Feb. 20 (Bloomberg) -- Treasury Wine Estates Ltd., which lost four managers and had about $143 million of writedowns last year, named a former Kraft Foods Group Inc. executive to its top job as a tax benefit increased first-half profit.
Michael Clarke, most recently chief executive officer of Premier Foods Plc and formerly president of Kraft’s European unit, will take over as CEO on March 31, Treasury Wines said. The Melbourne-based company today also reported first-half net income doubled to A$106.2 million ($95 million) because of an A$81 million tax benefit.
Clarke will be responsible for restoring confidence in the maker of A$785-a-bottle Penfolds Grange, which has lost more than a third of its market value since announcing a writedown in July and forecasting lower profits last month due to falling sales volumes in Australia and Asia. Treasury’s key operating earnings measure fell 38 percent in the half year.
Clarke “has the distribution and retail experience” needed to improve performance at Treasury, Simon Robinson, a senior wealth manager at Shaw Stockbroking Ltd., said by phone from Brisbane. The winemaker had focused on increasing margins at the expense of volume under the former CEO, he said.
Shares of Treasury Wine rose 3 percent to A$3.81 at the close in Sydney, outstripping the 0.1 percent improvement in the S&P/ASX 200 index and marking their best performance since Oct. 31. The stock has fallen about 34 percent since the company announced a A$160 million writedown on July 15 to get rid of old and out-of-date bottles in its U.S. unit, the largest by sales.
Treasury’s current market value of A$2.47 billion is 13 percent more than the A$2.18 billion value put on its property, plant, equipment and wine inventory in its 2013 annual report.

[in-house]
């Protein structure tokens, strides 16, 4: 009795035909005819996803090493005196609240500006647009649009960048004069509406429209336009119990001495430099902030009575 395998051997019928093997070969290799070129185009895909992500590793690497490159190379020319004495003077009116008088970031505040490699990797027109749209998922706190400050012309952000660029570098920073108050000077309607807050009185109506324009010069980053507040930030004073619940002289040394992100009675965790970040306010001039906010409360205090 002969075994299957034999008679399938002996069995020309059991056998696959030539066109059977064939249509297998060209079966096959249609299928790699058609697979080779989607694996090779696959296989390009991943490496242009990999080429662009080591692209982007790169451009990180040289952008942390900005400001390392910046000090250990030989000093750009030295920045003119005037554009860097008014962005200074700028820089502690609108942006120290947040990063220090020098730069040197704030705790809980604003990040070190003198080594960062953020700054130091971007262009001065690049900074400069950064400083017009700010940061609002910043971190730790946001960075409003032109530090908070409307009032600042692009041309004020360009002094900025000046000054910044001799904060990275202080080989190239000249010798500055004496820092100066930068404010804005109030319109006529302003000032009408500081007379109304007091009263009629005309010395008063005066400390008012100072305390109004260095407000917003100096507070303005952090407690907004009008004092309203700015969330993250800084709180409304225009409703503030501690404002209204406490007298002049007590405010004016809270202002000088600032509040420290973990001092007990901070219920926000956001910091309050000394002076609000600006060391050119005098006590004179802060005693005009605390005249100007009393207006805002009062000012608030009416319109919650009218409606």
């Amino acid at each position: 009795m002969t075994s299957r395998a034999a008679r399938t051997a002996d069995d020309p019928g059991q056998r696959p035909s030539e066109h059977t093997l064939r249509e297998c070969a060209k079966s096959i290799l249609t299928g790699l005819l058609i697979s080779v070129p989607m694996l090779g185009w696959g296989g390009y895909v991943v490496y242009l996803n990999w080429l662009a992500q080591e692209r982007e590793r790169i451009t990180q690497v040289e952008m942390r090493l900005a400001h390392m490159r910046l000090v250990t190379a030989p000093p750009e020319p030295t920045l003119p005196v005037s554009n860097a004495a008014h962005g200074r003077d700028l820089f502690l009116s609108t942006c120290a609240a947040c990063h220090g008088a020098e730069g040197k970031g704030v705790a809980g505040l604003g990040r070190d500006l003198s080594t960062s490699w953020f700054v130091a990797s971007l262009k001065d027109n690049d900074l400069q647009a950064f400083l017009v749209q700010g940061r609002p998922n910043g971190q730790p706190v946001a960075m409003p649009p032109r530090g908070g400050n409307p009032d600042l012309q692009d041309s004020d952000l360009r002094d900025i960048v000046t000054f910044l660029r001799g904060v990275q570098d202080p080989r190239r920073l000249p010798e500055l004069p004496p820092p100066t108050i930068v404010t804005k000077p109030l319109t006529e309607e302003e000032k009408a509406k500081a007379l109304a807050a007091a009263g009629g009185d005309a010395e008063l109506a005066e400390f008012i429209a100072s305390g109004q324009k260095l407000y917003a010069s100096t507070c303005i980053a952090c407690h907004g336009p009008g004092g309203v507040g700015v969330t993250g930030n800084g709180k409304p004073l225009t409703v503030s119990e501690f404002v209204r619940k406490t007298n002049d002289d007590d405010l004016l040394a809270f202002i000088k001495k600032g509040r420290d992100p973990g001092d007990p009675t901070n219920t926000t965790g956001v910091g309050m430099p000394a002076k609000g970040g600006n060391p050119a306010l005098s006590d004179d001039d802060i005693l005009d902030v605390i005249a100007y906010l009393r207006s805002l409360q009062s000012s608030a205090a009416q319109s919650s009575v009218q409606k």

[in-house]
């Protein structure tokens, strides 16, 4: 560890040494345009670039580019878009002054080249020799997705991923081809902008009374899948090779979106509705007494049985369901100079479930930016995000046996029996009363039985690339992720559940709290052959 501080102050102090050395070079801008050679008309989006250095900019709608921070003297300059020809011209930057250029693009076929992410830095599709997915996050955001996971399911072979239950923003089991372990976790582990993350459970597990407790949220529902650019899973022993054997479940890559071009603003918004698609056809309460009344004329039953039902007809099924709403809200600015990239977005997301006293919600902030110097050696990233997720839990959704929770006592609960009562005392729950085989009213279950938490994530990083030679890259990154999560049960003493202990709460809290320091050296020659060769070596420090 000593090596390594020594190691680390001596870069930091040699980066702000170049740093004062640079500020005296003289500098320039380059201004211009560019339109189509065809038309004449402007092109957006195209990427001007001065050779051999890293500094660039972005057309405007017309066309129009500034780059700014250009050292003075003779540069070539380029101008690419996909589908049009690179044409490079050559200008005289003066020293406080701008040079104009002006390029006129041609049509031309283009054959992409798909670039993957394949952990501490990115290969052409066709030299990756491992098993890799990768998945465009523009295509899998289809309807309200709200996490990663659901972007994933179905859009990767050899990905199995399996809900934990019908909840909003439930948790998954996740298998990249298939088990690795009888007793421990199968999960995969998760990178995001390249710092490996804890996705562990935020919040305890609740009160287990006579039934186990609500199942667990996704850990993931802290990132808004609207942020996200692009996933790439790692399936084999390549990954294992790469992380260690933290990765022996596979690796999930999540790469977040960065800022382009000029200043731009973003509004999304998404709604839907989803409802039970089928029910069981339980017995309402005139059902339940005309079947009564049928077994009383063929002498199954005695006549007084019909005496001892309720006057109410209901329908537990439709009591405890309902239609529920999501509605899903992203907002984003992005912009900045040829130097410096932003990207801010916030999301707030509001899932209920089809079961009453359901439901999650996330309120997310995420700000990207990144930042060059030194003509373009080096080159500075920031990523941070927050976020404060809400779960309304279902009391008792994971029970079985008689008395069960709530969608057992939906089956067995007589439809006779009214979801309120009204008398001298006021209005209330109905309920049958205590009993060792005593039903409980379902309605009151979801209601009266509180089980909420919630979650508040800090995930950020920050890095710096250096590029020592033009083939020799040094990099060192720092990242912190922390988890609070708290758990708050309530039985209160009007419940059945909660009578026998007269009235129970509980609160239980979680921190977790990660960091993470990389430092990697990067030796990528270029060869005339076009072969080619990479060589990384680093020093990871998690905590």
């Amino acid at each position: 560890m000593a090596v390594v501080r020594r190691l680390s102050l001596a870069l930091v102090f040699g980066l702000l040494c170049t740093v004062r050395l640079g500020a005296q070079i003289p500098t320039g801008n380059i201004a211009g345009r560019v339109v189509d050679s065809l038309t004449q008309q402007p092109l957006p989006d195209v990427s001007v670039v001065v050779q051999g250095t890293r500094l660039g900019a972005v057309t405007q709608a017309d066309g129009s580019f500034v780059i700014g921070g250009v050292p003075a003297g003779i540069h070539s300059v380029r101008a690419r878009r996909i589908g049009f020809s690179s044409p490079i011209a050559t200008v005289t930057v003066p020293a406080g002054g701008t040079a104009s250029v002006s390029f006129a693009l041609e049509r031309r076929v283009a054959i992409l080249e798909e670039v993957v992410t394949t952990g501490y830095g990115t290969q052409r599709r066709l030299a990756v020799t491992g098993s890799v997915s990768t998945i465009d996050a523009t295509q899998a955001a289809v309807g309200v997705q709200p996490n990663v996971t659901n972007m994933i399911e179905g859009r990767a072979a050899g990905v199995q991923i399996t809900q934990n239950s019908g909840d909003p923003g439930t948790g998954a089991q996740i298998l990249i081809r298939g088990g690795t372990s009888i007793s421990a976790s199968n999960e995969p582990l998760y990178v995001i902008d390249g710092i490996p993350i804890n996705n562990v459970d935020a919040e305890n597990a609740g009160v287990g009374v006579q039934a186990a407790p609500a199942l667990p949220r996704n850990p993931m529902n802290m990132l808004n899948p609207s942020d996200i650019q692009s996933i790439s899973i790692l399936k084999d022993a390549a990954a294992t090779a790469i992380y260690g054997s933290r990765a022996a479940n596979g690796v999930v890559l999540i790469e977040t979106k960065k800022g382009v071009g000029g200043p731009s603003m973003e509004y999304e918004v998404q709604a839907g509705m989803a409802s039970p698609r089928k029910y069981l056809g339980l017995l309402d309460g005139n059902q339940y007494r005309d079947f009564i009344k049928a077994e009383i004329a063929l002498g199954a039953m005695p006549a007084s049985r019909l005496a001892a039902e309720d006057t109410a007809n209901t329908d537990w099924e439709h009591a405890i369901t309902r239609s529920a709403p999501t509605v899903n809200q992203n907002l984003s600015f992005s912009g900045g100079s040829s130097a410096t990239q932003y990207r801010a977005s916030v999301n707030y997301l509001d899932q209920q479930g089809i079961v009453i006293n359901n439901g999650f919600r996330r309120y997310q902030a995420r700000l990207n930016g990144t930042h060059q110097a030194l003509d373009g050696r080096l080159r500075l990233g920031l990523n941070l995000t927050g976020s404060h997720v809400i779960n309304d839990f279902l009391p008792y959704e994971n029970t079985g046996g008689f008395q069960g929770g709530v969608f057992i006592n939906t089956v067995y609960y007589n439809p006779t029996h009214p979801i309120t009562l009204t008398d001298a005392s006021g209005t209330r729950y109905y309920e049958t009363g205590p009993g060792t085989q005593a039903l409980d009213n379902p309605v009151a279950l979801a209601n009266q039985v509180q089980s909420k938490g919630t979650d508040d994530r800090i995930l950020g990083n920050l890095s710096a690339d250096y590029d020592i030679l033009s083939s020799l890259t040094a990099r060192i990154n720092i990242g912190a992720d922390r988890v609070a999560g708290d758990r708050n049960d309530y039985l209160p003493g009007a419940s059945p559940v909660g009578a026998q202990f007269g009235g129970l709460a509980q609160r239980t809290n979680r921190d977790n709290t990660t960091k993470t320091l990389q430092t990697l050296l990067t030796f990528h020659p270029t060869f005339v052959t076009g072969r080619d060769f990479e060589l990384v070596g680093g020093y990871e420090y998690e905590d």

“We’re still in the midst of a wine glut,” Robinson of Shaw said. “The concept of higher-margin wine isn’t as relevant when you’ve got an oversupply of quality product.”
Clarke spent more than 12 years at the Coca-Cola Co. running divisions in Europe and Asia before moving to Kraft and St Albans, England-based Premier, according to Treasury Wine.
Shares of Premier Foods fell 17 percent between Aug. 16, 2011, when he started in that company’s top job, and the announcement of his departure in January last year. The maker of OXO-brand stock cubes made 275 million pounds ($459 million) of divestments in 2012 that failed to reduce debt ratios.
Treasury Wine Chief Financial Officer Mark Fleming resigned to take a career break, the company said in June, about six weeks before it announced the writedown. Chief Executive Officer David Dearie left in September, followed by the heads of Asian and domestic businesses in November.
“This company does not have good enough systems and processes in some instances,” Warwick Every-Burns, interim CEO, told an analyst call after today’s announcement. “We haven’t been as effective or efficient as we could.”
Treasury Wine’s Ebits, a measure of earnings before interest, taxes, and adjustments for the value of its vineyards, totaled A$45.8 million during the six months, at the upper end of the A$42 million to A$46 million range forecast in a trading update on Jan. 30.
Sales in the Americas unit fell 0.4 percent to A$361.8 million and Ebits dropped 28 percent to A$24.6 million. In Australia and New Zealand, sales dropped 3.8 percent to A$277.6 million and Ebits slumped 32 percent to A$24.4 million.
Asia is Treasury’s highest-margin market and accounted for the second-largest share of earnings last fiscal year, after the Australia and New Zealand business. Asia sales fell 19 percent to A$36.8 million and Ebits dropped 64 percent to A$4.9 million.
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